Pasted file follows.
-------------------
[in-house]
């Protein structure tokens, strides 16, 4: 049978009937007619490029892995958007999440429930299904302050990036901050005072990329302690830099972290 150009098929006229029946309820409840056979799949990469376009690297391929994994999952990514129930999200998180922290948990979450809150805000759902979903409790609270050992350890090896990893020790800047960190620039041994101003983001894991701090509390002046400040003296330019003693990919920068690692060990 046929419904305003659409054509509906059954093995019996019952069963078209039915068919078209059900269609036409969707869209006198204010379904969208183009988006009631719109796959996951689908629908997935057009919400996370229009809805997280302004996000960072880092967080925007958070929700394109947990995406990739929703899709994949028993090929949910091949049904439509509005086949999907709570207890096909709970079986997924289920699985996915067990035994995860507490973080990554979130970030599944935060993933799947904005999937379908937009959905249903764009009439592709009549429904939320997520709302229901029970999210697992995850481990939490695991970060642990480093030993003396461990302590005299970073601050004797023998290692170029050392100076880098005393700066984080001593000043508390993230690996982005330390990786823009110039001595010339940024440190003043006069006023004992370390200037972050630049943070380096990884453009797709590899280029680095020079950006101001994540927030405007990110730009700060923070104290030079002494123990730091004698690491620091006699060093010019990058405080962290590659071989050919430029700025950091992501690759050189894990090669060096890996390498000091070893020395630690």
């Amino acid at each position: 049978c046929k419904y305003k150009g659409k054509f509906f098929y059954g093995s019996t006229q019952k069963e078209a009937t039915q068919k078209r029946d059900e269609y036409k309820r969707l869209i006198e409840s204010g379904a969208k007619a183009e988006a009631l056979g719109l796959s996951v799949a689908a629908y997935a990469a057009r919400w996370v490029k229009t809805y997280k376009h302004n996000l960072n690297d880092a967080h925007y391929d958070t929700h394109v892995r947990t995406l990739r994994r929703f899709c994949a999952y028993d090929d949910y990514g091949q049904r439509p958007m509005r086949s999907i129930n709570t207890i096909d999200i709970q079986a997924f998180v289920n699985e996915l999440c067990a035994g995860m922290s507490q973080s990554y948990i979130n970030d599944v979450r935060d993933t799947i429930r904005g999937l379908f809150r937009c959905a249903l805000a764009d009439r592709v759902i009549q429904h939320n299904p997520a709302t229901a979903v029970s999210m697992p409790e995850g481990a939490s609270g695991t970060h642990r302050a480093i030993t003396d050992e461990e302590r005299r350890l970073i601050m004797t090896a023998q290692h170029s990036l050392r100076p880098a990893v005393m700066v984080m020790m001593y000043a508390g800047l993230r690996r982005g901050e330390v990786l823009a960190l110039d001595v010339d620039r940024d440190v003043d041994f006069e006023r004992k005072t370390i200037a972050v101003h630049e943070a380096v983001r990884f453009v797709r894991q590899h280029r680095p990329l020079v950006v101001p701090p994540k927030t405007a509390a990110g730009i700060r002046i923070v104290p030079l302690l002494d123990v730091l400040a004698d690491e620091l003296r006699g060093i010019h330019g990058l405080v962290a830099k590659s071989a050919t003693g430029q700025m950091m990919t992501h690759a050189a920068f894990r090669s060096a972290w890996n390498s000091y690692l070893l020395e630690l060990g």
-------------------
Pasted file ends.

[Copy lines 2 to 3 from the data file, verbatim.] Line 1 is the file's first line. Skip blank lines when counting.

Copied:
């Protein structure tokens, strides 16, 4: 049978009937007619490029892995958007999440429930299904302050990036901050005072990329302690830099972290 150009098929006229029946309820409840056979799949990469376009690297391929994994999952990514129930999200998180922290948990979450809150805000759902979903409790609270050992350890090896990893020790800047960190620039041994101003983001894991701090509390002046400040003296330019003693990919920068690692060990 046929419904305003659409054509509906059954093995019996019952069963078209039915068919078209059900269609036409969707869209006198204010379904969208183009988006009631719109796959996951689908629908997935057009919400996370229009809805997280302004996000960072880092967080925007958070929700394109947990995406990739929703899709994949028993090929949910091949049904439509509005086949999907709570207890096909709970079986997924289920699985996915067990035994995860507490973080990554979130970030599944935060993933799947904005999937379908937009959905249903764009009439592709009549429904939320997520709302229901029970999210697992995850481990939490695991970060642990480093030993003396461990302590005299970073601050004797023998290692170029050392100076880098005393700066984080001593000043508390993230690996982005330390990786823009110039001595010339940024440190003043006069006023004992370390200037972050630049943070380096990884453009797709590899280029680095020079950006101001994540927030405007990110730009700060923070104290030079002494123990730091004698690491620091006699060093010019990058405080962290590659071989050919430029700025950091992501690759050189894990090669060096890996390498000091070893020395630690």
């Amino acid at each position: 049978c046929k419904y305003k150009g659409k054509f509906f098929y059954g093995s019996t006229q019952k069963e078209a009937t039915q068919k078209r029946d059900e269609y036409k309820r969707l869209i006198e409840s204010g379904a969208k007619a183009e988006a009631l056979g719109l796959s996951v799949a689908a629908y997935a990469a057009r919400w996370v490029k229009t809805y997280k376009h302004n996000l960072n690297d880092a967080h925007y391929d958070t929700h394109v892995r947990t995406l990739r994994r929703f899709c994949a999952y028993d090929d949910y990514g091949q049904r439509p958007m509005r086949s999907i129930n709570t207890i096909d999200i709970q079986a997924f998180v289920n699985e996915l999440c067990a035994g995860m922290s507490q973080s990554y948990i979130n970030d599944v979450r935060d993933t799947i429930r904005g999937l379908f809150r937009c959905a249903l805000a764009d009439r592709v759902i009549q429904h939320n299904p997520a709302t229901a979903v029970s999210m697992p409790e995850g481990a939490s609270g695991t970060h642990r302050a480093i030993t003396d050992e461990e302590r005299r350890l970073i601050m004797t090896a023998q290692h170029s990036l050392r100076p880098a990893v005393m700066v984080m020790m001593y000043a508390g800047l993230r690996r982005g901050e330390v990786l823009a960190l110039d001595v010339d620039r940024d440190v003043d041994f006069e006023r004992k005072t370390i200037a972050v101003h630049e943070a380096v983001r990884f453009v797709r894991q590899h280029r680095p990329l020079v950006v101001p701090p994540k927030t405007a509390a990110g730009i700060r002046i923070v104290p030079l302690l002494d123990v730091l400040a004698d690491e620091l003296r006699g060093i010019h330019g990058l405080v962290a830099k590659s071989a050919t003693g430029q700025m950091m990919t992501h690759a050189a920068f894990r090669s060096a972290w890996n390498s000091y690692l070893l020395e630690l060990g």